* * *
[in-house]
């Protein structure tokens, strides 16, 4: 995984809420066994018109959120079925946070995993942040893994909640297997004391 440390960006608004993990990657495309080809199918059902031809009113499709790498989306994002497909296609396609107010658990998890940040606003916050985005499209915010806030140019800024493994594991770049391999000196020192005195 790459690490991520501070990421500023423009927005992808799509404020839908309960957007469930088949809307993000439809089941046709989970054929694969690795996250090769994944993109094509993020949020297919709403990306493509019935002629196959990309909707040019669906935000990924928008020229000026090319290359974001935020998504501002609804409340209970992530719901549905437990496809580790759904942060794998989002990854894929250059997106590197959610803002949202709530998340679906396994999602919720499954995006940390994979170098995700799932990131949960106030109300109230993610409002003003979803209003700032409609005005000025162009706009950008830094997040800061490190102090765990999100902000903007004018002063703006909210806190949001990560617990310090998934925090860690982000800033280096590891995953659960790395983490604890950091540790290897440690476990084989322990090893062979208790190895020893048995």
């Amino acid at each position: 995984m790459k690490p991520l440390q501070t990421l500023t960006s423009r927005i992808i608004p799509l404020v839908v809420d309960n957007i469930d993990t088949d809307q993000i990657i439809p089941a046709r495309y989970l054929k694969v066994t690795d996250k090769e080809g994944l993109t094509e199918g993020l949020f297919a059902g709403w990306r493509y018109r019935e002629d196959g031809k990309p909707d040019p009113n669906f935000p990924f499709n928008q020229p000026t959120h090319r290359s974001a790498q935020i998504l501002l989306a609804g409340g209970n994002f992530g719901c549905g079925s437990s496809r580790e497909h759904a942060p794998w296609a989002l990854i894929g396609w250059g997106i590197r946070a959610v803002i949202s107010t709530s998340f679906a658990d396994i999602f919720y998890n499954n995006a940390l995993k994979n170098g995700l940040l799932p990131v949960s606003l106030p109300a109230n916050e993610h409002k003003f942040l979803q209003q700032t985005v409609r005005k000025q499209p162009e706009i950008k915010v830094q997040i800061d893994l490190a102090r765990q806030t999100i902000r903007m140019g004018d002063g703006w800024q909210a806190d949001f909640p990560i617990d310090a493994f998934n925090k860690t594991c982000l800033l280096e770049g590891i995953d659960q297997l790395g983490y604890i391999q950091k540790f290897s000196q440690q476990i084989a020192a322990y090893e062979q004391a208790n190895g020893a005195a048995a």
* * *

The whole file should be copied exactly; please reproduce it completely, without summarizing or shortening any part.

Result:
[in-house]
């Protein structure tokens, strides 16, 4: 995984809420066994018109959120079925946070995993942040893994909640297997004391 440390960006608004993990990657495309080809199918059902031809009113499709790498989306994002497909296609396609107010658990998890940040606003916050985005499209915010806030140019800024493994594991770049391999000196020192005195 790459690490991520501070990421500023423009927005992808799509404020839908309960957007469930088949809307993000439809089941046709989970054929694969690795996250090769994944993109094509993020949020297919709403990306493509019935002629196959990309909707040019669906935000990924928008020229000026090319290359974001935020998504501002609804409340209970992530719901549905437990496809580790759904942060794998989002990854894929250059997106590197959610803002949202709530998340679906396994999602919720499954995006940390994979170098995700799932990131949960106030109300109230993610409002003003979803209003700032409609005005000025162009706009950008830094997040800061490190102090765990999100902000903007004018002063703006909210806190949001990560617990310090998934925090860690982000800033280096590891995953659960790395983490604890950091540790290897440690476990084989322990090893062979208790190895020893048995």
């Amino acid at each position: 995984m790459k690490p991520l440390q501070t990421l500023t960006s423009r927005i992808i608004p799509l404020v839908v809420d309960n957007i469930d993990t088949d809307q993000i990657i439809p089941a046709r495309y989970l054929k694969v066994t690795d996250k090769e080809g994944l993109t094509e199918g993020l949020f297919a059902g709403w990306r493509y018109r019935e002629d196959g031809k990309p909707d040019p009113n669906f935000p990924f499709n928008q020229p000026t959120h090319r290359s974001a790498q935020i998504l501002l989306a609804g409340g209970n994002f992530g719901c549905g079925s437990s496809r580790e497909h759904a942060p794998w296609a989002l990854i894929g396609w250059g997106i590197r946070a959610v803002i949202s107010t709530s998340f679906a658990d396994i999602f919720y998890n499954n995006a940390l995993k994979n170098g995700l940040l799932p990131v949960s606003l106030p109300a109230n916050e993610h409002k003003f942040l979803q209003q700032t985005v409609r005005k000025q499209p162009e706009i950008k915010v830094q997040i800061d893994l490190a102090r765990q806030t999100i902000r903007m140019g004018d002063g703006w800024q909210a806190d949001f909640p990560i617990d310090a493994f998934n925090k860690t594991c982000l800033l280096e770049g590891i995953d659960q297997l790395g983490y604890i391999q950091k540790f290897s000196q440690q476990i084989a020192a322990y090893e062979q004391a208790n190895g020893a005195a048995a």